May 12, 2015
On Sunday 26 April, alongside around 38,000 other intrepid runners, I ran the 2015 Virgin Money London Marathon (I promise this will be the last time I mention it). To make it harder for myself, I decided to live tweet my way around the course.
Along the way, I learned some very valuable lessons about people, how they use social when watching live events, and the opportunities that could arise for brands and stakeholders, however large or small. I saw huge global brands missing an opportunity to engage with the captive audience that surrounded them; I saw charities with runners using hashtags on their vests; and I saw a full brand story unfold in front of me.
Of these, the latter is most interesting: Pink Lady apples. I don’t know about you, but I have never seen an apple, or an apple brand, advertised in a public arena. Pink Lady had a full page ad in the Marathon magazine that anyone who applied for a London Marathon place received for free.
So what, you say? Well, after running about 3 miles, I was overtaken by a couple of guys dressed as Pink Lady branded apples – probably more of a surprise to me than it was to you! After a brief moment putting two and two together, I thought nothing more of it until the finish, when in the runners’ goody bags was a free Pink Lady apple. A great use of a brand at all stages of a runner’s journey.
But getting back to the social side of things, a number of brands and charities along the way decided to get involved with the #socialmarathon – Dogs Trust, JustGiving, and even the social media team at Tower Bridge. Now, clearly, the activity around my handle and my hashtag was only a snip of the full #LondonMarathon conversation, but the opportunities are clear to see.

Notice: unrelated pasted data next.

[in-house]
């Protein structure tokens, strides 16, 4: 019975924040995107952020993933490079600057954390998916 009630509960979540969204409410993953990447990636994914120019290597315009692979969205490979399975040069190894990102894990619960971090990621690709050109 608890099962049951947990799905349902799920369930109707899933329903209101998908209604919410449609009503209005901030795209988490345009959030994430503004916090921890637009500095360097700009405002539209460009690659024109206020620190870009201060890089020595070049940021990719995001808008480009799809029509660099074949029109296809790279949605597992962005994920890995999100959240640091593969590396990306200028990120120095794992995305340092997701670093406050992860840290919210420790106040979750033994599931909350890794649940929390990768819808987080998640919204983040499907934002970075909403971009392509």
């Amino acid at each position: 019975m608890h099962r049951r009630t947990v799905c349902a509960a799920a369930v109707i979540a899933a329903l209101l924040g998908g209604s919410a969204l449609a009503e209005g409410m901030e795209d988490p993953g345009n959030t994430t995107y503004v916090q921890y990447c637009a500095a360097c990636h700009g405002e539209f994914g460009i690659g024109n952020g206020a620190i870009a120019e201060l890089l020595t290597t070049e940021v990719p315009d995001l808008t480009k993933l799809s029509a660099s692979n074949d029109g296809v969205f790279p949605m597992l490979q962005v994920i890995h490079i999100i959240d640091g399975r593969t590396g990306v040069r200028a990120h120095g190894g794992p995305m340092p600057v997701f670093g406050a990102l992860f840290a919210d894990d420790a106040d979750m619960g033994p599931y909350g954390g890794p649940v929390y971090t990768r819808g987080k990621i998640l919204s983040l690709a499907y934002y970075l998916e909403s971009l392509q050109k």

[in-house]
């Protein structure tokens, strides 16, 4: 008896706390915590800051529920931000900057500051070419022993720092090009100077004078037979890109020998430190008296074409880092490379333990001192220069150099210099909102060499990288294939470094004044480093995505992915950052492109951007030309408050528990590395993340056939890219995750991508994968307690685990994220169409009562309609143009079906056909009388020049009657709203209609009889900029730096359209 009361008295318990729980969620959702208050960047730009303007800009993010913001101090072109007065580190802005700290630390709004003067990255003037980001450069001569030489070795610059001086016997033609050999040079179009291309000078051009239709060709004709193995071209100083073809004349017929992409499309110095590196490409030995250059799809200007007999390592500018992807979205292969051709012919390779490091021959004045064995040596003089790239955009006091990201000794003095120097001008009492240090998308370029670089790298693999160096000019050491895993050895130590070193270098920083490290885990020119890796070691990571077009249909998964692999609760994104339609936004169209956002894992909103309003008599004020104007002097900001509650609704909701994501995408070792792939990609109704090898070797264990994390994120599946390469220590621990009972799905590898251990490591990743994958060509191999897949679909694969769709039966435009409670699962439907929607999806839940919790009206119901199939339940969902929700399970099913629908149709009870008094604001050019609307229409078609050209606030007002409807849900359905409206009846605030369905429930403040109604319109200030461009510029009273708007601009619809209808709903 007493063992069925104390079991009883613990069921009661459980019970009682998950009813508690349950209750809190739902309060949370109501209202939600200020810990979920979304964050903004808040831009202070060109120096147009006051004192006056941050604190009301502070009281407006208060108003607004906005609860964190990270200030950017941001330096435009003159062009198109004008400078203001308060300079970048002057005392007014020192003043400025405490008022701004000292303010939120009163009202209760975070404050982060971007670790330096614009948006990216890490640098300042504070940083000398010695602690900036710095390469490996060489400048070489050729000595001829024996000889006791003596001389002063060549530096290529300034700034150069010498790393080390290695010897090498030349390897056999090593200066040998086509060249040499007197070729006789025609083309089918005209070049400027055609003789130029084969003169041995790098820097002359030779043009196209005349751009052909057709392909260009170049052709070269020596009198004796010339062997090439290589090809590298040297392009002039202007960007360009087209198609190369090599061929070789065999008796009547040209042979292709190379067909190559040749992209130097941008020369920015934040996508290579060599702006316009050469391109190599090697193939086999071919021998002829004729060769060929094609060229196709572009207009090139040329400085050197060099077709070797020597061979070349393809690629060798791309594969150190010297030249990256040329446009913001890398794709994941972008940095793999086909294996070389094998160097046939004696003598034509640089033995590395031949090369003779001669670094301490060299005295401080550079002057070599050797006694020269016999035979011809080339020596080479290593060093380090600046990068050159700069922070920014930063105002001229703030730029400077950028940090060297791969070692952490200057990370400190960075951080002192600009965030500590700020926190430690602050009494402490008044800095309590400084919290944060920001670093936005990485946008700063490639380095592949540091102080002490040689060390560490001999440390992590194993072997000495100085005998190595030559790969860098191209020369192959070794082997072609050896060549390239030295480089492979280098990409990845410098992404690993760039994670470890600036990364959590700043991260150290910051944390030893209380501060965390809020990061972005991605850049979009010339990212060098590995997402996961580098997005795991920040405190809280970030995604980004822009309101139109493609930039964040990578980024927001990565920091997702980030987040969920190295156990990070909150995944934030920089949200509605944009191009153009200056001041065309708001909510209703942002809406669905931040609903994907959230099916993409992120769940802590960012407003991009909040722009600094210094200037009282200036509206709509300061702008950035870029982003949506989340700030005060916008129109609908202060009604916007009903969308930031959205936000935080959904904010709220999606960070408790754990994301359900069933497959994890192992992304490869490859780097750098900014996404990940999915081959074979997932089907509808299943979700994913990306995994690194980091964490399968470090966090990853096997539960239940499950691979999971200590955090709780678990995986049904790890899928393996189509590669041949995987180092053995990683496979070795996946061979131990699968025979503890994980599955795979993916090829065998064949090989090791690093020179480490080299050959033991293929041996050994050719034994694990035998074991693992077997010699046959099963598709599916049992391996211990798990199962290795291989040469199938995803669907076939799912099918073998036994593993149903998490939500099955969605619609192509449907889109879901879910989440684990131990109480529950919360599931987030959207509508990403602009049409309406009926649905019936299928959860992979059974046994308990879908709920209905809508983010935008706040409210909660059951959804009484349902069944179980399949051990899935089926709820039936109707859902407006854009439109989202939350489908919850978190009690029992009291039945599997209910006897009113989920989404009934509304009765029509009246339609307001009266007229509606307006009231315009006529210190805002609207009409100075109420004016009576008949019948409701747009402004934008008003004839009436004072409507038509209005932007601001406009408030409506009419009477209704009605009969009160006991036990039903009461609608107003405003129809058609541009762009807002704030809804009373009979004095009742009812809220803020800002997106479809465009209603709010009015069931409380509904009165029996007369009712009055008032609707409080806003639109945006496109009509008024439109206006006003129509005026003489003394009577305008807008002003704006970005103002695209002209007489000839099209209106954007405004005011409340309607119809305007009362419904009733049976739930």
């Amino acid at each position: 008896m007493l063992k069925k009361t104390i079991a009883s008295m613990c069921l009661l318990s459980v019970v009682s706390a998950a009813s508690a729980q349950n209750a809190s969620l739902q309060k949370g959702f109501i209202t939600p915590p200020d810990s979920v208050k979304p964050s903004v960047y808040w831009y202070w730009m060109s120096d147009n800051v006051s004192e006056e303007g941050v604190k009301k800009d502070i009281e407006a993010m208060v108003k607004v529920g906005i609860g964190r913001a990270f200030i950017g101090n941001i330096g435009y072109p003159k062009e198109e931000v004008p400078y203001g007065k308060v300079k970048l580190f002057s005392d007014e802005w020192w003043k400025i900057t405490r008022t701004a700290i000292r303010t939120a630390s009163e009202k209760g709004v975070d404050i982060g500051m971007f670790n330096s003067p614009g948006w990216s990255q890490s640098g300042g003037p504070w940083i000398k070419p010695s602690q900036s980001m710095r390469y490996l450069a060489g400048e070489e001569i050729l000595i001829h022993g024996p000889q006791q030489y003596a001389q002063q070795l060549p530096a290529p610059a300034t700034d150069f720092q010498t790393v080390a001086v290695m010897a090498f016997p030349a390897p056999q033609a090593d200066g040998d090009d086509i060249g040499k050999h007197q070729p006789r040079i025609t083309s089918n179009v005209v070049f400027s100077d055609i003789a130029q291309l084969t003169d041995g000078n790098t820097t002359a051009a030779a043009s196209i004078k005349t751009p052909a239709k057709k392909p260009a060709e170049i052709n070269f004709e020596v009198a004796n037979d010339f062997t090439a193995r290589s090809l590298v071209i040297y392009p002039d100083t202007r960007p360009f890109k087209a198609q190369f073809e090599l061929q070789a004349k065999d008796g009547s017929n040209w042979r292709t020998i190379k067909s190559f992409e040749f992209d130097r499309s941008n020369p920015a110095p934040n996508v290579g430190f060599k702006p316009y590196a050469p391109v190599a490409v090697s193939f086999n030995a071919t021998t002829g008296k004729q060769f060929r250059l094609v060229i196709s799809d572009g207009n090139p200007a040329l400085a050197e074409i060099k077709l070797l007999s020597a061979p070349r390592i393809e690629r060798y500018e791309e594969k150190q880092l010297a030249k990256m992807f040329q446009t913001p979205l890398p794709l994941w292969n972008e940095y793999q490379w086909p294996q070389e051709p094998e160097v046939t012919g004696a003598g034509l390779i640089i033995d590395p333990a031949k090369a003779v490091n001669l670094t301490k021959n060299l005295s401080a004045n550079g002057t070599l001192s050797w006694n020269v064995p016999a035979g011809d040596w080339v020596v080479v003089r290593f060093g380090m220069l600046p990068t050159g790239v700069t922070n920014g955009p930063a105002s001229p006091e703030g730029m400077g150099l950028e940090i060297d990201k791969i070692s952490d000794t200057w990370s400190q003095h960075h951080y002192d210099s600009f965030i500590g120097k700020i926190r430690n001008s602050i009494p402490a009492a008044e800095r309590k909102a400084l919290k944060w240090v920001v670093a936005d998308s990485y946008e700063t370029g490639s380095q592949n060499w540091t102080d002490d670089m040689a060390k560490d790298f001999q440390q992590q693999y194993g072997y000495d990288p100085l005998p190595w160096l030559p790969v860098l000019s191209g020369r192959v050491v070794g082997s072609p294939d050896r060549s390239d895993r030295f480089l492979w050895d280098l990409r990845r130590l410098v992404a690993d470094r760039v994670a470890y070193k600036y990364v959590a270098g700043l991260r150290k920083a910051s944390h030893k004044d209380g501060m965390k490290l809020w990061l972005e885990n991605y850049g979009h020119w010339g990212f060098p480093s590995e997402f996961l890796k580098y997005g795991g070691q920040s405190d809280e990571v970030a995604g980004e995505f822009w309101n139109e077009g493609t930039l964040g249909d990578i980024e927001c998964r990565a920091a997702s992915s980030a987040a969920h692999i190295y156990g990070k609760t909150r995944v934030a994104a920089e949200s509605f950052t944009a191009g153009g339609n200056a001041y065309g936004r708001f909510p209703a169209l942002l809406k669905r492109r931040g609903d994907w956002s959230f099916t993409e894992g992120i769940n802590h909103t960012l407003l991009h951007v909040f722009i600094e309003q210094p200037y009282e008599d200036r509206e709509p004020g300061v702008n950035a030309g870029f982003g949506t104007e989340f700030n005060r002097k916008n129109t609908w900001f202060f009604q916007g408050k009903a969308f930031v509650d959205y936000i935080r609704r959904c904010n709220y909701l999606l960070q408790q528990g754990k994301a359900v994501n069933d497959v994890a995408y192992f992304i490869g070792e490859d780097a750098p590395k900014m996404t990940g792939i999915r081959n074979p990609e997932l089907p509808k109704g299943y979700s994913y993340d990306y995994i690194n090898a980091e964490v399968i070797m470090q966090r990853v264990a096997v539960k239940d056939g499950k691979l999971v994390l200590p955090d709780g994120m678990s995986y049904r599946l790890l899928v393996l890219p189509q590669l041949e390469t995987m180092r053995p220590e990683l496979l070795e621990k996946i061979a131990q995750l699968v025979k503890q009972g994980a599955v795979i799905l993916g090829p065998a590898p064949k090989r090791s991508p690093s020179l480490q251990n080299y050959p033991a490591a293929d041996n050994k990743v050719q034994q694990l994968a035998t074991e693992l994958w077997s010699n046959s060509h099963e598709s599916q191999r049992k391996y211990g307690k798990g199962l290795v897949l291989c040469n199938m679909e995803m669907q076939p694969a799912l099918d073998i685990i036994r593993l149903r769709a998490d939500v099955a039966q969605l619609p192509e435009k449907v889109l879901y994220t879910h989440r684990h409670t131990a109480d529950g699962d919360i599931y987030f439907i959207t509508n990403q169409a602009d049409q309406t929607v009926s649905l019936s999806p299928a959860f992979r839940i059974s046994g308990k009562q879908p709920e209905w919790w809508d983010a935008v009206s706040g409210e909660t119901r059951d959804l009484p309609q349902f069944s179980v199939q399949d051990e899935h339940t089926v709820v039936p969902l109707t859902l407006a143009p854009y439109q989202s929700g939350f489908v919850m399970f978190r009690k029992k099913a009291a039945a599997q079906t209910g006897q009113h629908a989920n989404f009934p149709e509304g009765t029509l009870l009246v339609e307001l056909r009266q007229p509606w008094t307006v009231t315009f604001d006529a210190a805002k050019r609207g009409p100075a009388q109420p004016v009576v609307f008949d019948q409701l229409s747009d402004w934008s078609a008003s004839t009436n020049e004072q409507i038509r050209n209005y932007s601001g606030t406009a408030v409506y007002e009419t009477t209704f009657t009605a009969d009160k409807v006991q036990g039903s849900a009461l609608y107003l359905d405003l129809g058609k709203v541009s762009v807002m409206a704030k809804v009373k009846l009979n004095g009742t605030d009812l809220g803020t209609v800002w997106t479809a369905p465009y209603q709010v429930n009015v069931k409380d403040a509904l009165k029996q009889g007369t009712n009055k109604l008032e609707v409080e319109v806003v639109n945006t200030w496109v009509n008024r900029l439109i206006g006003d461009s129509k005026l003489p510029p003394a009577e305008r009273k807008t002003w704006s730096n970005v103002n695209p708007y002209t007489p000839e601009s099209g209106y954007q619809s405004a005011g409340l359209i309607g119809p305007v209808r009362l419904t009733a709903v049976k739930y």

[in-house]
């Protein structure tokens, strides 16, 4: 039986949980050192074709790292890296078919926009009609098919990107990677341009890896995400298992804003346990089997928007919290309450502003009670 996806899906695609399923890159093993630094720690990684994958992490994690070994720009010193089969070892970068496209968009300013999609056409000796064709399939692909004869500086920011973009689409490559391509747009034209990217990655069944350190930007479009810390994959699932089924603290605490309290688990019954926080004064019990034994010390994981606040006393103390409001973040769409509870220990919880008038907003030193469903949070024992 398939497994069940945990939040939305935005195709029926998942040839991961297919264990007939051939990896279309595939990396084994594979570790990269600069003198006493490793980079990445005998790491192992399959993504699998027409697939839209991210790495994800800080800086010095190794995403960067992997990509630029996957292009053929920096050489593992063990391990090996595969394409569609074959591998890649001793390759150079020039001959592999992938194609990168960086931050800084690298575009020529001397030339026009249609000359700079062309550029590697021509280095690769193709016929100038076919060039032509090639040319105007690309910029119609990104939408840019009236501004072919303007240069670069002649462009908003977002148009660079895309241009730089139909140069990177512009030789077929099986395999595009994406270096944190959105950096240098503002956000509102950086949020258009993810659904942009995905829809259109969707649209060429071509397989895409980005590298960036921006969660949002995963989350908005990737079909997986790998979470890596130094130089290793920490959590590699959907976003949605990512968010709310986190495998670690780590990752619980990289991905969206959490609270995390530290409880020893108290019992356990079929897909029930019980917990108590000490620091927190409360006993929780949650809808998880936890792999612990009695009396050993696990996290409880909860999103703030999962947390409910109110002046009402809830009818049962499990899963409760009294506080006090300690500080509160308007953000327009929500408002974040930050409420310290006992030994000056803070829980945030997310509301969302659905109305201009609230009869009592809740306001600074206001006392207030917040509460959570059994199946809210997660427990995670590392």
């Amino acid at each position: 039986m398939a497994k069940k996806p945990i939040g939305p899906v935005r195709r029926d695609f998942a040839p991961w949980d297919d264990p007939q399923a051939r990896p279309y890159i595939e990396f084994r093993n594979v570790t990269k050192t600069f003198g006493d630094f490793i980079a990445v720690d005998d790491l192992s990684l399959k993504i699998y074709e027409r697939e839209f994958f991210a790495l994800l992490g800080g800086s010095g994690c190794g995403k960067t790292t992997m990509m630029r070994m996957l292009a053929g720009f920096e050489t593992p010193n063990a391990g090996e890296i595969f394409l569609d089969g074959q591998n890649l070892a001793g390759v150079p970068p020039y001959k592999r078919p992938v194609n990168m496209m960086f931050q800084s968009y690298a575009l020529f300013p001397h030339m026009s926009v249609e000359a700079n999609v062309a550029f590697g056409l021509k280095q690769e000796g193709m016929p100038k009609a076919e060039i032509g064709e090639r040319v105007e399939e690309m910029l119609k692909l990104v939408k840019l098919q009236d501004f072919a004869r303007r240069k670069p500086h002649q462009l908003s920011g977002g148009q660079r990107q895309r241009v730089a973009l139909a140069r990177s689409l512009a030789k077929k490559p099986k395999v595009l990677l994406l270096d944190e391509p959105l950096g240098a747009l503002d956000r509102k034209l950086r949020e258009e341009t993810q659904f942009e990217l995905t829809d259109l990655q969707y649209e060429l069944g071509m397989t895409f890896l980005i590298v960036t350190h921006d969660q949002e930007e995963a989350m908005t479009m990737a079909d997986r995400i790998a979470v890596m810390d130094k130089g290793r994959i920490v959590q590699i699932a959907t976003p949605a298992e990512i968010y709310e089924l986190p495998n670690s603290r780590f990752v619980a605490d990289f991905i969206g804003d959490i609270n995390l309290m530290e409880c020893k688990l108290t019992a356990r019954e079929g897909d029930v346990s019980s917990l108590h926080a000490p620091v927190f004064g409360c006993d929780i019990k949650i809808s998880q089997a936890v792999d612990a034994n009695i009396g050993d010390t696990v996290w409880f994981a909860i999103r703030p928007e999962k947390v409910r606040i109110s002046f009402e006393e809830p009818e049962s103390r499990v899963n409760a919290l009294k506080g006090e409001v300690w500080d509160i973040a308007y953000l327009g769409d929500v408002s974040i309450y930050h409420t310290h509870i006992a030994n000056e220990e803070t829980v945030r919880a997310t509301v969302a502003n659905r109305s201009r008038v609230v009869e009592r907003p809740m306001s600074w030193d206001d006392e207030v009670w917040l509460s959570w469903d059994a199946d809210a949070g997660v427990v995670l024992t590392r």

From looking back through the conversation on the Storify, and reflecting on things I did or didn’t see along the way, I have learned the following about using Twitter at public events:
- A captive audience waiting for their moment will take and share photos of things they enjoy/find amusing
- Brands could be making more use of the hoardings and billboards that are so prolific (as I’ve written about before)
- Brands and charities could do more with the opportunities attached to the runners – after all, this is where the audience is actually looking!
- People (i.e. your audience – who we really want to engage with) will do anything if you ask them to – even donate money to someone they’ve never met or a cause they’ve never heard of.
- And finally, people are just genuinely lovely.
Furthermore, for one of our current clients, we did some hyper-geotargeting around their offices, and to the people who would be in the area on Marathon day – with Twitter, you can target people on a street-by-street basis. It resulted in more engagement in one day than in the previous two weeks combined. Some food for thought.
Flick through the Storify to see some of the things I saw, and all of the lovely people saying lovely things as I went round. It truly was both the best and worst experience of my life, and I would encourage everyone – including you – to try it just once. And once again, I promise this is the last time I mention it.
Meanwhile, I’m off to train for next year!